Governor Rick Perry came to Lake View High School with praise, and a check for $180,000.
"Incentives work, whether it's on an athletic field, whether it's in a private business, or whether it's in our public schools," the Governor told students, faculty and administrators.
75 percent of the money goes directly to teachers, while the remainder can be used by the school for whatever they choose. It's called the Texas Educator Excellence Grant. The legislature came up with the idea, and approved the funding last year. It targets campuses in areas considered economically disadvantaged, and rewards teachers in those schools which show significant student achievement and improvement.
"We want to send a message," Perry said. "Not only 'Thank you for doing that, but here's a little bump in your paycheck.'"
Lake View teachers, students and administrators met in the library to hear the governor's praise, and accept this monetary pat on the back.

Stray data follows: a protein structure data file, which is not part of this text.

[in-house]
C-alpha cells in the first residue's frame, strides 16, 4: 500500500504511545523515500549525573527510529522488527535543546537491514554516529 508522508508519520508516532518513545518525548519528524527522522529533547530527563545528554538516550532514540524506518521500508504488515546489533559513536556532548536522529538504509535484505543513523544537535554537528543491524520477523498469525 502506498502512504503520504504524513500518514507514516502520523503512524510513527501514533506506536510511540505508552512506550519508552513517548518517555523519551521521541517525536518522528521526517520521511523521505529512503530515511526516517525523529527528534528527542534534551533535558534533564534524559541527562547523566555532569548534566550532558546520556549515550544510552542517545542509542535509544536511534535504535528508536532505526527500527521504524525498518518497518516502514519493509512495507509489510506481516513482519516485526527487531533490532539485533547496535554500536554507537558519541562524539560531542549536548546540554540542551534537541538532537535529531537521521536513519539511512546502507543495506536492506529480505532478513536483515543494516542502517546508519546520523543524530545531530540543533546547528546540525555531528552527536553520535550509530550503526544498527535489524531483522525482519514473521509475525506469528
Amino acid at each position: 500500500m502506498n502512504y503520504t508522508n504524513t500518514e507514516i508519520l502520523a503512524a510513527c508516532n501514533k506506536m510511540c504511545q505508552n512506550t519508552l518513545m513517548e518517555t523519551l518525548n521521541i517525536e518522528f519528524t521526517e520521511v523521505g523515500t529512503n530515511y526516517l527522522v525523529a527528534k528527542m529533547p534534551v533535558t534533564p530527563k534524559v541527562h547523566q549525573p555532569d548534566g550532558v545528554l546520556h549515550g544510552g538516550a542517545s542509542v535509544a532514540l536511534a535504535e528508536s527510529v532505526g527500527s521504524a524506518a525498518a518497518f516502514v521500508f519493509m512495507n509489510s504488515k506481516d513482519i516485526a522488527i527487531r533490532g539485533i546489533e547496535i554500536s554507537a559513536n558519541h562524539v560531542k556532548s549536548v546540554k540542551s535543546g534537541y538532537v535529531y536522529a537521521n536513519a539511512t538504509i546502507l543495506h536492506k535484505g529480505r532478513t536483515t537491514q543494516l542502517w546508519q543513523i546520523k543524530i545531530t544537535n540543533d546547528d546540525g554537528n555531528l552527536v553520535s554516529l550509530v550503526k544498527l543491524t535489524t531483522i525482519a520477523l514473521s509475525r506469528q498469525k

Perry says the funds target teachers who are "going the extra mile, taking the extra courses, mentoring other teachers, really instilling in our students the passion to learn, and to do good with their life."
"You know, a lot of their hard work sometimes goes unrecognized," says Matt Smith, Lake View Principal. "And any time you can provide a teacher with some kind of incentive, whether it be a monetary incentive, or just a 'thank you,' or 'congratulations,' there's always that sense of pride and sense of accomplishment.
Four other San Angelo schools also received TEEG funds. Belaire and Fannin Elementary Schools each received $50,000, while Bradford and Reagan Elementaries were awarded $60,000 each.
In all, the state is distributing about $195 million in Texas Educator Excellence Grants to nearly 1,200 campuses statewide.